The Paradox of Intervention



>>> Why does intervention look so very different to what we would consider to be great maths?

Intervention is hard.  The Masters Report (2009) shows that there is a gap of 2.5 years between the lowest and highest performing 20% of students by year five.  And that grows to more than five years by year nine.

In fact, the report claims that often when kids are behind by the end of primary school, they never catch up.

It is disturbing – horrifying really – that by the end of primary school some kids’ life options are already significantly impaired by their lack of mathematical understanding.

What disturbs me even more, and it is honestly one of the biggest traps that we can fall into when dealing with struggling kids, is that it is tempting to abandon our most effective teaching methods in an attempt to make it “easier” for the kids.

Even when we know that challenging problems are great for helping kids to think deeply about maths, develop more connections and improve overall results, we tend to shy away from using them with struggling students. In fact, Australian research by Peter Sullivan shows that teachers tend to reduce the complexity in challenging tasks as soon as they think kids might struggle.  If we do that, when will kids who are struggling with maths get a chance to actually solve problems?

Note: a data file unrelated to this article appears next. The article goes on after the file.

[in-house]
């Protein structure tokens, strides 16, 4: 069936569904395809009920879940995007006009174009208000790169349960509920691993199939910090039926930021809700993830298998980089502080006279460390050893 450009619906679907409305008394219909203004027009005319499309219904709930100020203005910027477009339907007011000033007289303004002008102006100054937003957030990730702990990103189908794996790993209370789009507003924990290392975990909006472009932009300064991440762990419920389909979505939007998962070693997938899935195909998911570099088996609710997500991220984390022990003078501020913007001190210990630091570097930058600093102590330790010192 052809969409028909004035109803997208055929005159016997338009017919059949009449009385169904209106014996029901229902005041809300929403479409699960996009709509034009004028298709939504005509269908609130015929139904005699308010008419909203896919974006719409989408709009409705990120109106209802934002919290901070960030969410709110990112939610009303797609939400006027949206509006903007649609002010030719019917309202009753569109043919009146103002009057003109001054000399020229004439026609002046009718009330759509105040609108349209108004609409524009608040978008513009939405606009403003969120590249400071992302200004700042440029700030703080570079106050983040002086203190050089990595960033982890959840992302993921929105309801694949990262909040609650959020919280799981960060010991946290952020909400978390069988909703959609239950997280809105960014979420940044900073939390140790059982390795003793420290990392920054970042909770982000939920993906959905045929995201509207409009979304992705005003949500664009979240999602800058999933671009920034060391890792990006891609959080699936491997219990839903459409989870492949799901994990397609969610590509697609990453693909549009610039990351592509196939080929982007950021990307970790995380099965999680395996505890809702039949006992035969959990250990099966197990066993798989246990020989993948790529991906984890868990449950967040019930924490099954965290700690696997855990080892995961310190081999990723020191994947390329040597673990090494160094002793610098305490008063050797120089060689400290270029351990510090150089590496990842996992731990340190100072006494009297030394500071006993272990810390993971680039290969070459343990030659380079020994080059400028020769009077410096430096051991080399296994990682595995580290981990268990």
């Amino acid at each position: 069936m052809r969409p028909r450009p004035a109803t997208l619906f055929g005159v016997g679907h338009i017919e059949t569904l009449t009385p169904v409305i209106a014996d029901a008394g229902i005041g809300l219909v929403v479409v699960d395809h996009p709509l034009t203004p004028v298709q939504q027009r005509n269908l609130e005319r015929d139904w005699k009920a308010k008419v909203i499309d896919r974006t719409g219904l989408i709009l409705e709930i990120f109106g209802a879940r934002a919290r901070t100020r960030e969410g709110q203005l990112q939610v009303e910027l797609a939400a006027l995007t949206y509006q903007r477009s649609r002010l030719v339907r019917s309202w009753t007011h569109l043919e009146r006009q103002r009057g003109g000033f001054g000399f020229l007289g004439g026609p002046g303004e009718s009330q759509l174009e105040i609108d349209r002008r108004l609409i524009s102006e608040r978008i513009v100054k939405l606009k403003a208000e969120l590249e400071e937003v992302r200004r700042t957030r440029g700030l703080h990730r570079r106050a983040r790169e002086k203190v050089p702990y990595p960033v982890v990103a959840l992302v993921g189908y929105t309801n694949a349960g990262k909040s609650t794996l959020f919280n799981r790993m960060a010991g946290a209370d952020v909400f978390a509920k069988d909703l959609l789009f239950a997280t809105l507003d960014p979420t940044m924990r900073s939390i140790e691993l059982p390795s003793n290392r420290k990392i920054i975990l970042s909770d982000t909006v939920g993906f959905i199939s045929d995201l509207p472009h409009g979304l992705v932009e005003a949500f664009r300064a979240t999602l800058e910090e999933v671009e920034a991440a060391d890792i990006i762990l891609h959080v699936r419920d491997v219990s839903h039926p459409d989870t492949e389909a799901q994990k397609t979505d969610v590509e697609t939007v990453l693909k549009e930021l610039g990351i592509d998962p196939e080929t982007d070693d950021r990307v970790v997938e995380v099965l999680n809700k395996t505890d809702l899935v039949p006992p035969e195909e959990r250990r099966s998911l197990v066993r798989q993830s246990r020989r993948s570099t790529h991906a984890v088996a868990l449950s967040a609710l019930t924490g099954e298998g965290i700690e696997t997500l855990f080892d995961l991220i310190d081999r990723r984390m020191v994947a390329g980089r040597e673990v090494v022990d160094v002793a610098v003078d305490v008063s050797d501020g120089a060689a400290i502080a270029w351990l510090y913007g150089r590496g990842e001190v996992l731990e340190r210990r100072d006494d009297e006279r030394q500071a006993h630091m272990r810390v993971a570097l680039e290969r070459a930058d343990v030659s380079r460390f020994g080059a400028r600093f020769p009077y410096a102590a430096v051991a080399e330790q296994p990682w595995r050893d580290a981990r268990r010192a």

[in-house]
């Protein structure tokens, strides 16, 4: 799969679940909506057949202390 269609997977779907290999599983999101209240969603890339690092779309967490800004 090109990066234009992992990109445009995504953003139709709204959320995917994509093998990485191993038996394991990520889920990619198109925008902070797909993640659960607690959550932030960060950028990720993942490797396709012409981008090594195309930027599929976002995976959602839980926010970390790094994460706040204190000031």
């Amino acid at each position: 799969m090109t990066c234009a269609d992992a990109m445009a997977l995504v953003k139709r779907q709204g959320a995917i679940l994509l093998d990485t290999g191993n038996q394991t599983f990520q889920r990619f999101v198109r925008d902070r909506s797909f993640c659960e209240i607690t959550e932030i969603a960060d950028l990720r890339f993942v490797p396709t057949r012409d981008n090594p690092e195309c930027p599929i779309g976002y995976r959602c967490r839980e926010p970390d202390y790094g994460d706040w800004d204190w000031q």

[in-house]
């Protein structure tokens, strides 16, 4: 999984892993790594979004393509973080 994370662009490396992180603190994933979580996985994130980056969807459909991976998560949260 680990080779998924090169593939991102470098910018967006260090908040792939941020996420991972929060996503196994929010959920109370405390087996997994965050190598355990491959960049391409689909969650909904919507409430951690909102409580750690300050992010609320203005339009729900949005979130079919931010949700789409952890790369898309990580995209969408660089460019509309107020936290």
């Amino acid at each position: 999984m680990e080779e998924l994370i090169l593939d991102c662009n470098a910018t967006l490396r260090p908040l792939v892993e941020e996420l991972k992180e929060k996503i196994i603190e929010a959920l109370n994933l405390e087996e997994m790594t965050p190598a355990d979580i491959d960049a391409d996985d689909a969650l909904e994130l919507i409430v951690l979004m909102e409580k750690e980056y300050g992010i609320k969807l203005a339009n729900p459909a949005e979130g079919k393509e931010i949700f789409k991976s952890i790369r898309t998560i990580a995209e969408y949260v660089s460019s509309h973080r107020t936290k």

And here lies the paradox…

We use great maths and challenging tasks with our top kids to push them to develop stronger understanding… yet for kids who are struggling we take away those opportunities in favour of more detailed explanations and the practicing of skills.

Our top kids get accelerated, but our strugglers are never given those same brain-growing opportunities. Doesn’t that seem wrong? Surely, intervention should consist of the best maths possible, not avoiding all mathematical thinking in favour of arithmetic.

I understand that this can be a confronting thought for many teachers.  It is instinctively difficult to see a student struggling and yet continue to push them to struggle more.  I find it useful to remind myself that those students are the ones who most need to achieve the deep understanding that only comes from discovering for themselves the relationships, patterns and rules that underpin mathematical thought. Kids can learn – really! One of the most exciting parts of my job is hearing from teachers who have had kids become deeply curious and engaged in maths.

Let’s give struggling kids truly great maths – brain growing maths, challenging maths – then they will close the gaps, catch up, and exceed the expectations of those around them.

Great intervention, is great maths.

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